In the world of websites, online news sites, blogs, and social media, bots are the bane of our existence. In their finest form, they are the electronic equivalent of junk mail. At their worst, they can carry malicious malware and viruses to your site and computer. They can even flood the internet with unfounded rumors that can have an impact on people’s opinions–stirring the political pot or lending misleading numbers to drive unfounded rumors, such as wearing a mask is dangerous. No it’s not! Chalk that nonsense up to bots and crackpots.

For businesses that rely on Google Analytics to determine what content is not only reaching but also resonating with potential customers, filtering out the bot traffic is crucial to determining the best course of action. Bots skew the data and therefore, end up costing businesses money.

Bots set up for malicious purposes crawl the internet looking for certain information or user behaviors. Bad bots can steal copyrighted content and give it to a competitor. Having identical copies on two sites hurts your site and can dink your SEO ranking. However, good bots can seek out duplicate content and other copyright infringements, so the original content creator can report them.

However, it is important for companies and content creators to know if their content is actually reaching real live humans. To this end, Google will start filtering out bot traffic automatically. The Interactive Advertising Bureau (IAB) actually provides an International Spiders and Bots list, through which Google can more easily identify bots. They use the list and their own internal research to seek out bots in action, crawling through the internet and confusing things.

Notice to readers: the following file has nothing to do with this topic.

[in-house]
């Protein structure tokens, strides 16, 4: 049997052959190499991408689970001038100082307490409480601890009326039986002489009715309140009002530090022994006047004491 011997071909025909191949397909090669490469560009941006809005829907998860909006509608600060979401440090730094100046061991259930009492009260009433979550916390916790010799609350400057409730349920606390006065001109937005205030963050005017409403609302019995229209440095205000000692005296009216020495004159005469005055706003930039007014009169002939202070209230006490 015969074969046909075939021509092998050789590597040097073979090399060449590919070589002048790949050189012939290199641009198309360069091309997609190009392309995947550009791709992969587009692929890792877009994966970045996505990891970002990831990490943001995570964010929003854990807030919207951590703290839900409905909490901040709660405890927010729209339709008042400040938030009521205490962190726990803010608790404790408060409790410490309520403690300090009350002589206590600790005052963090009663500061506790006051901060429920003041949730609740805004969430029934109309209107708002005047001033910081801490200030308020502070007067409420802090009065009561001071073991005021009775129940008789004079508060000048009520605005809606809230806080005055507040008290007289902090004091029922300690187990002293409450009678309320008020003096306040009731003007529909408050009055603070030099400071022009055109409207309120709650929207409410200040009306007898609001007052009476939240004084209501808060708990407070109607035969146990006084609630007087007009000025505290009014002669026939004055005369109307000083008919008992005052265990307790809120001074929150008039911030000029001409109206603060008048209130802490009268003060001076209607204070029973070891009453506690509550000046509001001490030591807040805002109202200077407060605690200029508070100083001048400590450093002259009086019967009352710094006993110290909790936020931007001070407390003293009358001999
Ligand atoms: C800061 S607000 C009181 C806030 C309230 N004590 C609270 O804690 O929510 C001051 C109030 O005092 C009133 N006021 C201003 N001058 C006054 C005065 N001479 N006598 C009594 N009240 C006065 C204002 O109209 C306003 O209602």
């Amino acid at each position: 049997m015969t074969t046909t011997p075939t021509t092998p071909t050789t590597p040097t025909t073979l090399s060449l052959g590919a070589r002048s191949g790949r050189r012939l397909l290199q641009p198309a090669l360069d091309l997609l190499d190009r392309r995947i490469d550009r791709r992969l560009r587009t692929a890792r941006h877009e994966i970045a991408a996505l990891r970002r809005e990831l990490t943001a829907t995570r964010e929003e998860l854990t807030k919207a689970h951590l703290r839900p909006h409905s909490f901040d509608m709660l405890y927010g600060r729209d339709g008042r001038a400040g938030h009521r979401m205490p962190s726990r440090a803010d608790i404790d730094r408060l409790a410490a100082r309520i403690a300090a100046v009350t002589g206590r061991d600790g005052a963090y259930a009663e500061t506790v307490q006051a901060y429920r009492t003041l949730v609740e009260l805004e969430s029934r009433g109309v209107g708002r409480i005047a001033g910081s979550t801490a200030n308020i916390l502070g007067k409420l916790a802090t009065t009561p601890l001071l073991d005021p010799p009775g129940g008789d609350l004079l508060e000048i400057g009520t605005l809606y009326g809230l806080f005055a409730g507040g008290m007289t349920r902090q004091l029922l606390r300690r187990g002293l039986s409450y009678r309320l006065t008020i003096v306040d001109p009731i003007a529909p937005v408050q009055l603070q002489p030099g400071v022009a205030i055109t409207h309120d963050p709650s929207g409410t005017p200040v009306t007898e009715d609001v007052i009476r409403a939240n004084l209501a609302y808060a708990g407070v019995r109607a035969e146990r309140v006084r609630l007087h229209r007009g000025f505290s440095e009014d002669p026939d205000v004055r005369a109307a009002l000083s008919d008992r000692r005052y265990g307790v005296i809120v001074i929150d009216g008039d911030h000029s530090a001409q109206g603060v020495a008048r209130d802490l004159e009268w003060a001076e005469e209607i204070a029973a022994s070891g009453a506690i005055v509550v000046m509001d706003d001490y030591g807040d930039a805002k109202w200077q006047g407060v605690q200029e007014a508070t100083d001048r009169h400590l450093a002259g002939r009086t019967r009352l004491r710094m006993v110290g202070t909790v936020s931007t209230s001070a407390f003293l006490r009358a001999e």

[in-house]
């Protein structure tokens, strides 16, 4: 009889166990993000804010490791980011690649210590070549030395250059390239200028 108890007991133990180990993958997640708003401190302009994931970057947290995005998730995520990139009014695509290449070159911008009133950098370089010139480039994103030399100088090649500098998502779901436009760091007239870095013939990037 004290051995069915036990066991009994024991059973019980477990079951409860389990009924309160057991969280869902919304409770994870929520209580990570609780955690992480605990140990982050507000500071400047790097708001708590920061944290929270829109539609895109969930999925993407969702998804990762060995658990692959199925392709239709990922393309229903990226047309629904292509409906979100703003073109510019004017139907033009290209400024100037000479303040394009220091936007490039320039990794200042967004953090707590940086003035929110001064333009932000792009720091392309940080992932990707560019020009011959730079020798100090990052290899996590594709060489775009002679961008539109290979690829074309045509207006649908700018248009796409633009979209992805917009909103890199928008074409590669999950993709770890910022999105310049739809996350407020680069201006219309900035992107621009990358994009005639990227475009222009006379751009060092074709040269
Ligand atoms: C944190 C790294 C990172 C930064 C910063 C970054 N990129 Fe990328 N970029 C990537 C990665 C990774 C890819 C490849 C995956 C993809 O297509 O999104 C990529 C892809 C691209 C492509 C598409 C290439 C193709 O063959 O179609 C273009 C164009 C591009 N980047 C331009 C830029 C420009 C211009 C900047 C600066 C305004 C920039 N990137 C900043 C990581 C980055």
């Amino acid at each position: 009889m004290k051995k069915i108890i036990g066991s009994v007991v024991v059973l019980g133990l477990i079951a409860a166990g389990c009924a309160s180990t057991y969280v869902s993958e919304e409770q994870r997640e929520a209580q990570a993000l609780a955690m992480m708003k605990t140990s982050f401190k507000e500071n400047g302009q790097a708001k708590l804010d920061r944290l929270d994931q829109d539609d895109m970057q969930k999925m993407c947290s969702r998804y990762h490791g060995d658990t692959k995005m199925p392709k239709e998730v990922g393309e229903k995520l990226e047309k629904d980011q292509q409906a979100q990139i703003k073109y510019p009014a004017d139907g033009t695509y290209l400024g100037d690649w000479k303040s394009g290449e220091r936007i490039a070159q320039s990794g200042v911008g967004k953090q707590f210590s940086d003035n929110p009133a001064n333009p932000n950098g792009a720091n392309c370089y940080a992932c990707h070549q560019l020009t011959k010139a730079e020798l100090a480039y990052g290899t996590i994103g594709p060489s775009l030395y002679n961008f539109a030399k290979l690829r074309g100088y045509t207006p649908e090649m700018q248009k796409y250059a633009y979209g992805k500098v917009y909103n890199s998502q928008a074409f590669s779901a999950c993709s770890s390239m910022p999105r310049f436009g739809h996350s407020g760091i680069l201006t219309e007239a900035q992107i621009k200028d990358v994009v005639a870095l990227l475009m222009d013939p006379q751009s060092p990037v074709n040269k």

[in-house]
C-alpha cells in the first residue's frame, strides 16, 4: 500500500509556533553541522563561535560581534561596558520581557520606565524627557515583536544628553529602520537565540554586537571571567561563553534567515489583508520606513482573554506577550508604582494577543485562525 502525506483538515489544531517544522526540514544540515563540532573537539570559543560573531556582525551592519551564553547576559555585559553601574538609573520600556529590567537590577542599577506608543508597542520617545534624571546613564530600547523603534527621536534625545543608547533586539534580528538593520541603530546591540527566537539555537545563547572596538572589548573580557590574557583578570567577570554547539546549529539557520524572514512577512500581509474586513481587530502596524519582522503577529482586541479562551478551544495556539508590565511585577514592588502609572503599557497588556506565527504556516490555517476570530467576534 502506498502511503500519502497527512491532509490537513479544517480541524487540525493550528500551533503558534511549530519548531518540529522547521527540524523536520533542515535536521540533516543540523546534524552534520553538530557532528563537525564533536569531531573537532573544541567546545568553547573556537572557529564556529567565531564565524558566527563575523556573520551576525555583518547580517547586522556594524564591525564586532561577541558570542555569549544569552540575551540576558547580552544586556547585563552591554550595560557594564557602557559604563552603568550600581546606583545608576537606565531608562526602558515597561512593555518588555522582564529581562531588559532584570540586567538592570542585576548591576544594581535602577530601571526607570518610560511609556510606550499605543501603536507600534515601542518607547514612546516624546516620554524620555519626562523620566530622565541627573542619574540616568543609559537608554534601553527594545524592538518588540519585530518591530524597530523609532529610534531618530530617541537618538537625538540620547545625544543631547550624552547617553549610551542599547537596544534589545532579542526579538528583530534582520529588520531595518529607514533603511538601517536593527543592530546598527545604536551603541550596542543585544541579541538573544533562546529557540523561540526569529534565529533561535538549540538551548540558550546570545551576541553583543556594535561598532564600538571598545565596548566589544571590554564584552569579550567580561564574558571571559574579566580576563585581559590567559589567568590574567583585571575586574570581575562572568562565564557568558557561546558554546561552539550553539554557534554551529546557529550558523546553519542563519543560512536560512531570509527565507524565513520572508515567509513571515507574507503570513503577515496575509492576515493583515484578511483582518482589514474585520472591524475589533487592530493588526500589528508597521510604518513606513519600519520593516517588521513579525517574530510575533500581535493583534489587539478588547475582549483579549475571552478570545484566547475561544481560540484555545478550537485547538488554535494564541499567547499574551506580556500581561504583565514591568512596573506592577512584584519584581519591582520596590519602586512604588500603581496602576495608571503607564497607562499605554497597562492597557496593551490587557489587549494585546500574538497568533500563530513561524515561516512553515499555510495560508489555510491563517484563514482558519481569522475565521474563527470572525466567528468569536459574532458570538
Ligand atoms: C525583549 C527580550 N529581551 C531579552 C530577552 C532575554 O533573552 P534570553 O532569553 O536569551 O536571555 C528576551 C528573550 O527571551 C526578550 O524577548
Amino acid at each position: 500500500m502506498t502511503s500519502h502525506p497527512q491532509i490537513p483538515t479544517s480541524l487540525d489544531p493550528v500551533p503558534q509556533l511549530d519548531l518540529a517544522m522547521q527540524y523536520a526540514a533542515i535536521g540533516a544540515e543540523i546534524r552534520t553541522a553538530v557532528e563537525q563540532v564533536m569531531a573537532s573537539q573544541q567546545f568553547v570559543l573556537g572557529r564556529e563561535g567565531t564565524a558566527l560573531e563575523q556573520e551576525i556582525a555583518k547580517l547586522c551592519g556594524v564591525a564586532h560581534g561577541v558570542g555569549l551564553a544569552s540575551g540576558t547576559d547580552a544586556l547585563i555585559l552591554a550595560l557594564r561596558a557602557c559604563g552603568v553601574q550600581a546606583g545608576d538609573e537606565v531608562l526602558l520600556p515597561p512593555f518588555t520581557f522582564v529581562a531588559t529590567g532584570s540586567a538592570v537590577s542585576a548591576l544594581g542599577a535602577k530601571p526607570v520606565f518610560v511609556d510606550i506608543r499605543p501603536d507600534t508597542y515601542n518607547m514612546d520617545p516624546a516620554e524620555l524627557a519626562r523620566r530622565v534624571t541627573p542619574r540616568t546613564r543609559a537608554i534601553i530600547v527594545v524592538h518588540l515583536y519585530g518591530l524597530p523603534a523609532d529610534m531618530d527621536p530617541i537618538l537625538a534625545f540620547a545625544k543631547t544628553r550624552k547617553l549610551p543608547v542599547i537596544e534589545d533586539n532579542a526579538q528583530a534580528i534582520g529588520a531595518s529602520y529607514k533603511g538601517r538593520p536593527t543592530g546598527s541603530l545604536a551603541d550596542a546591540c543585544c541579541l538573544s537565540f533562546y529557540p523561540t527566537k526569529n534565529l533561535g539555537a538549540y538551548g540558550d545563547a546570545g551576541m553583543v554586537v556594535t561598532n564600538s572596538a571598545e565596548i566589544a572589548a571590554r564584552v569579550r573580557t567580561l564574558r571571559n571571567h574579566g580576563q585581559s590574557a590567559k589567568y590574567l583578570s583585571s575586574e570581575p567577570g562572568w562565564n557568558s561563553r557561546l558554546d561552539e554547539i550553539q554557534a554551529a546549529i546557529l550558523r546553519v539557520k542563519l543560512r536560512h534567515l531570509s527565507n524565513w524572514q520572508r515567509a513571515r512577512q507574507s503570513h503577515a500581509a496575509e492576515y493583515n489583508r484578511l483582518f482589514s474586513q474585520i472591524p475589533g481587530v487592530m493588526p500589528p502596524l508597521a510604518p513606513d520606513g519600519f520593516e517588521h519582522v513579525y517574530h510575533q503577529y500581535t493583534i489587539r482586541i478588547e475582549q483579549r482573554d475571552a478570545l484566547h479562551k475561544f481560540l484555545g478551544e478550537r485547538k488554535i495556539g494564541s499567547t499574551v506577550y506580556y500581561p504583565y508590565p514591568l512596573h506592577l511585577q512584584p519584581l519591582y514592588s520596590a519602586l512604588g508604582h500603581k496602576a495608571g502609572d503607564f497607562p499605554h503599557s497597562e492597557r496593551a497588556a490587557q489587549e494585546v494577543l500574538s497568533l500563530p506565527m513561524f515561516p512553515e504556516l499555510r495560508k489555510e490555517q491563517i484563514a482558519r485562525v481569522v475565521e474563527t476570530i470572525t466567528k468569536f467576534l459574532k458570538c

Google says the bot traffic will be automatically filtered out of the Google Analytics results–users don’t have the choice. Some may argue there is a good reason to see all of the data, including bots. Many businesses and online publications, though, will be relieved to have a much clearer vision of what content genuinely appeals to humans, to readers and potential customers. It is a welcomed advancement.

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Business Marketing

Opportunity Zones: A chance to do good

(BUSINESS MARKETING) Opportunity zones offer a chance to breathe new life into economically-distressed communities.

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Opportunity Zones are a beautiful mechanism for growing communities that are struggling, but some critics have put this process in a negative light. The following is an expert’s perspective on just this topic.